When Pompey arrived in Syria in 63 BCE, both brothers and a third party that desired the removal of the entire dynasty (according to some sources, these may have been the representatives of the Pharisees), sent their delegates to Pompey, who delayed making a decision. He favoured Hyrcanus over Aristobulus, deeming the elder, weaker brother a more reliable ally of the Roman Republic.

Aristobulus, suspicious of Pompey's intentions, entrenched himself in the fortress of Alexandrium, but when the Roman army approached Judea, he surrendered and undertook to deliver Jerusalem over to them. However, since many of his followers were unwilling to open the gates, the Romans besieged and captured the city by force, badly damaging the city and the temple. Aristobulus was taken to Rome a prisoner and Hyrcanus restored as high priest in Jerusalem.[9]



By around 63 BCE, Hyrcanus had been restored to his position as High Priest but not to the Kingship. Political authority rested with the Romans whose interests were represented by Antipater, who primarily promoted the interests of his own house. In 47 BCE, Julius Caesar restored some political authority to Hyrcanus by appointing him ethnarch. This however had little practical effect, since Hyrcanus yielded to Antipater in everything.[8]



In 40 BCE, Aristobulus' son Antigonus Mattathias allied himself with the Parthians and was proclaimed King and High Priest.[8] Hyrcanus was seized and his ears mutilated (according to Josephus, Antigonus bit his uncle's ears off) to make him permanently ineligible for the priesthood.

Then Hyrcanus was taken by the Parthians into captivity in Babylonia,[10] where he lived for four years amid the Babylonian Jews, who paid him every mark of respect.

Return to Jerusalem and death


In 36 BCE, Herod I, who had vanquished Antigonus with Roman help and feared that Hyrcanus might persuade the Parthians to help him regain the throne, invited the former High Priest to return to Jerusalem. Hyrcanus accepted and Herod received him with every mark of respect, assigning to him the first place at his table and the presidency of the state council.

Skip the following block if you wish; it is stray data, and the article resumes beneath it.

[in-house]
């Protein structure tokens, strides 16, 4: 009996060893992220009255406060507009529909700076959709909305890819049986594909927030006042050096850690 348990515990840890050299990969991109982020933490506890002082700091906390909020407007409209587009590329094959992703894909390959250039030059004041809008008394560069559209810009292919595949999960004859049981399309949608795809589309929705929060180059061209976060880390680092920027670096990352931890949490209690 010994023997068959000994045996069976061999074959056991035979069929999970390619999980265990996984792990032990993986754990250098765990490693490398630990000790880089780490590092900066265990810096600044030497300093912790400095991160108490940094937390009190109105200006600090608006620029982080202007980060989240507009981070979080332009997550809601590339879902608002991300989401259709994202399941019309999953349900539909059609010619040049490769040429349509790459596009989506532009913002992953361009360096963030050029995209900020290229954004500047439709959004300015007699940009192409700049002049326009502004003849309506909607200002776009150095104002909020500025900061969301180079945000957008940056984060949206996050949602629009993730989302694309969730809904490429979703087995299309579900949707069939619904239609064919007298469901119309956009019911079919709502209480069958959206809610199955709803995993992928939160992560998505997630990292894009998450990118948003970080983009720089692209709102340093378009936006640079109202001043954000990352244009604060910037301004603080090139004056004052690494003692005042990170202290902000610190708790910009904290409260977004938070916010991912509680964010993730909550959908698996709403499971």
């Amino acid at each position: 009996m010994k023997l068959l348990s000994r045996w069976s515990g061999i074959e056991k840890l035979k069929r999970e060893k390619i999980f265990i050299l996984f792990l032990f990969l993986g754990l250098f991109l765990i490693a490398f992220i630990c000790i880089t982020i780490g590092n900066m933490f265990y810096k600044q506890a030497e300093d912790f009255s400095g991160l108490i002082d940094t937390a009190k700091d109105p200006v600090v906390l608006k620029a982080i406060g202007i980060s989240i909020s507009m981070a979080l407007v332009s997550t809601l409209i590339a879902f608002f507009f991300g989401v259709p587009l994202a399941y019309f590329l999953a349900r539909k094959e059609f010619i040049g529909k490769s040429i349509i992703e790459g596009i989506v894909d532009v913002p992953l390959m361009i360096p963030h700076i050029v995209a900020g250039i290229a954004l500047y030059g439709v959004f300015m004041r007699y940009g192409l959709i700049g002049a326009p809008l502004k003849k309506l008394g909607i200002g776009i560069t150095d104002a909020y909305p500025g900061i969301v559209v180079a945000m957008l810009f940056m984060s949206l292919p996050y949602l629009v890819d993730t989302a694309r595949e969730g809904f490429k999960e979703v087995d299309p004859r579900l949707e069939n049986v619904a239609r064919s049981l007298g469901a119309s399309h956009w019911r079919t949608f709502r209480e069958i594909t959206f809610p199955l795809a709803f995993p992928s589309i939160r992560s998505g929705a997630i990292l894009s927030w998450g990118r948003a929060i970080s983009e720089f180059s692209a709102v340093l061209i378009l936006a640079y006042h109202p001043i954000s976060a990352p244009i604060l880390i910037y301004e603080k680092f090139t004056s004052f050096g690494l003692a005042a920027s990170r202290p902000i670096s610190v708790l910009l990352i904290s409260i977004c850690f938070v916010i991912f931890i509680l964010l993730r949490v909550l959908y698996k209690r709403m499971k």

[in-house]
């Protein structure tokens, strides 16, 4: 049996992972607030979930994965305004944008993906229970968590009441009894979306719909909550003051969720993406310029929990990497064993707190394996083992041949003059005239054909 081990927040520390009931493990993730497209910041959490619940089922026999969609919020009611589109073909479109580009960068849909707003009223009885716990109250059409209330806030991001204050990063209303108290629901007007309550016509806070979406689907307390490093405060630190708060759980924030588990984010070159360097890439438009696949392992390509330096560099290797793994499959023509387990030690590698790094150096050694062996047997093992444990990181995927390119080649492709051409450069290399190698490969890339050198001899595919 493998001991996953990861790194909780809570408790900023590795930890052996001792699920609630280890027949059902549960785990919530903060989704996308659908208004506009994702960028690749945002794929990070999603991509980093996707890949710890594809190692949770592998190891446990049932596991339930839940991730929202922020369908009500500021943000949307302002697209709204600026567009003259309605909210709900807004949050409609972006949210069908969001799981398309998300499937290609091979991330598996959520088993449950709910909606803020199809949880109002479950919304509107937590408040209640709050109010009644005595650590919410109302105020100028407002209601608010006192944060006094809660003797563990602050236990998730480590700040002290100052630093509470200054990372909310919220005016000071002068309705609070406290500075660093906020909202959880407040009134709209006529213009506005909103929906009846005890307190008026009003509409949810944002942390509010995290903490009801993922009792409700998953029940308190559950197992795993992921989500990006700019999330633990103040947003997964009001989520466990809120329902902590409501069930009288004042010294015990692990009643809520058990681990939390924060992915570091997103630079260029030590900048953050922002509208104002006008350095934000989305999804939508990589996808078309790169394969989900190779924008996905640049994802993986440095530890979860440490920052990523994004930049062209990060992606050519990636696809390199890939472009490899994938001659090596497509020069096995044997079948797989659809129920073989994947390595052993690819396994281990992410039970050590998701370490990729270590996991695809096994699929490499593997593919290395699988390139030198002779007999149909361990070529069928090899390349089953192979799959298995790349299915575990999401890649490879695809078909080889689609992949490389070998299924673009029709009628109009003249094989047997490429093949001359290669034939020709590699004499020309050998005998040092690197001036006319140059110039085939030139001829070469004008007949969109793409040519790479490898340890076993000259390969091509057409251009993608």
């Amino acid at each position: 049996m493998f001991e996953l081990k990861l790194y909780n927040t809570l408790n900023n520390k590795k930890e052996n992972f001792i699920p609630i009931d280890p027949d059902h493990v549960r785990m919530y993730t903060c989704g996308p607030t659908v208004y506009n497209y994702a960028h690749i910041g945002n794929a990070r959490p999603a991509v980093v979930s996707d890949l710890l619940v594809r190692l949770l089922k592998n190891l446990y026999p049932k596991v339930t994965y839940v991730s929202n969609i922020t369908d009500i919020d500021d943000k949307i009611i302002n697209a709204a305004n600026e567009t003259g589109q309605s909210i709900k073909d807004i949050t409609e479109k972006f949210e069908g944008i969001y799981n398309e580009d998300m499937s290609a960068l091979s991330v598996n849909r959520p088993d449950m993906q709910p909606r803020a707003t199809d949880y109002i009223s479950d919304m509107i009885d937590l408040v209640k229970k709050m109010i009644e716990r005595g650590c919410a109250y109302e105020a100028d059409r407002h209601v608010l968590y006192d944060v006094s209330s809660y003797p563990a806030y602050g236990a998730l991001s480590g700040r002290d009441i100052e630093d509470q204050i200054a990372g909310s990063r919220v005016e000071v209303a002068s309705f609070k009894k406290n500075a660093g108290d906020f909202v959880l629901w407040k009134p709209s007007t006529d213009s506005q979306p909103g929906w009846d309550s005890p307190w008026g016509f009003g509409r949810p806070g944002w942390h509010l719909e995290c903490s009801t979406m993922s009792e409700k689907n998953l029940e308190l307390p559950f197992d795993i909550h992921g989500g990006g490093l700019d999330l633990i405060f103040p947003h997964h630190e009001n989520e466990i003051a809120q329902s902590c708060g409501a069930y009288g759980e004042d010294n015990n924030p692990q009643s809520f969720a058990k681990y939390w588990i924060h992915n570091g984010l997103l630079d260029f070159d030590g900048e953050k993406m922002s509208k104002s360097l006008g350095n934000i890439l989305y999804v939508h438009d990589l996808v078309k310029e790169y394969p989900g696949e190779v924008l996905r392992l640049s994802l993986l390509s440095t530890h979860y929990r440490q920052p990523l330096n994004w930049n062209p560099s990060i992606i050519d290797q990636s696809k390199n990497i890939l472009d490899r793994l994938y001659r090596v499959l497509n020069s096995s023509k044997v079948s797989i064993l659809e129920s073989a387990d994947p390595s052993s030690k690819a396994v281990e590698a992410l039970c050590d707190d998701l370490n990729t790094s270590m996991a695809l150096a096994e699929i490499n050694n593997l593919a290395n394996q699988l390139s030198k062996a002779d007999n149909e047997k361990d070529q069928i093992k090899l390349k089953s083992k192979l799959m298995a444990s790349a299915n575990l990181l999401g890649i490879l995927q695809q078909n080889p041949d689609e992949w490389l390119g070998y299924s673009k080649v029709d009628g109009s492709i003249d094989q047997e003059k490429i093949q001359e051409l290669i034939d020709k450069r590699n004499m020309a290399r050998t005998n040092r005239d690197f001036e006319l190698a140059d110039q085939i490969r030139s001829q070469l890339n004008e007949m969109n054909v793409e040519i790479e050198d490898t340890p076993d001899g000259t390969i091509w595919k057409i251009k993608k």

However, in 30 BCE Herod charged Hyrcanus with plotting with the Nabateans and put him to death. Josephus states that Hyrcanus was 80 years old at the time of his death.

Biblical scholar Gregory Doudna proposed in 2013 that Hyrcanus II was the figure known as the Teacher of Righteousness in the Qumran Scrolls.[11][12] According to Doudna, Hyrcanus II’s sectarian orientation is now generally understood to have been Sadducee.

See also



  1. ^ Shatzman, Israel (January 1, 1991). The Armies of the Hasmonaeans and Herod– Google Knihy. ISBN 9783161456176. Retrieved 2016-10-20.
  2. ^ Alexander Jannaeus jewishencyclopedia.com
  3. ^ Hyrcanus II jewishencyclopedia.com
  4. ^ a b c "Hyrcanus II", Jewish Encyclopedia"
  5. ^ Josephus (Antiquities 14.1.2); Babylonian Talmud (Baba Kama 82b)
  6. ^ Schürer, "Gesch." i. 291, note 2
  7. ^ Josephus Flavius. "The Antiquities of the Jews". Retrieved 5 April 2015.
  8. ^ a b c Hoehner, H.W., "Hasmoneans", International Standard Bible Encyclopedia: E-J, Geoffrey W. Bromiley (ed.), Wm. B. Eerdmans Publishing, (1995)
  9. ^ Rocca, Samuel (20 May 2008). Rocca, Samuel. The Forts of Judaea 168 BC-AD 73: From the Maccabees to the Fall of Masada, Osprey Publishing, (2008). Bloomsbury USA. ISBN 9781846031717. Archived from the original on 2016-05-03. Retrieved 2016-10-18.
  10. ^ Hammond & Goodman 2017, p. xvii.
  11. ^ David Stacey, Gregory Doudna, Qumran Revisited: A Reassessment of the Archaeology of the Site and its Texts. BAR international series, 2520. Oxford: Archaeopress, 2013. ISBN 9781407311388
  12. ^ Gregory Doudna, A Narrative Argument that the Teacher of Righteousness was Hyrcanus II. Excerpted from pp. 95-107 of the book Archived 2021-03-01 at the Wayback Machine






Hyrcanus II
 Died: 30 BCE
Jewish titles
Preceded by High Priest of Judaea
76 BCE – 66 BCE
Succeeded by
Preceded by King of Judaea
67 BCE – 66 BCE
Preceded by High Priest of Judaea
63 BCE – 40 BCE
Succeeded by
Ethnarch of Judea
47 BCE – 40 BCE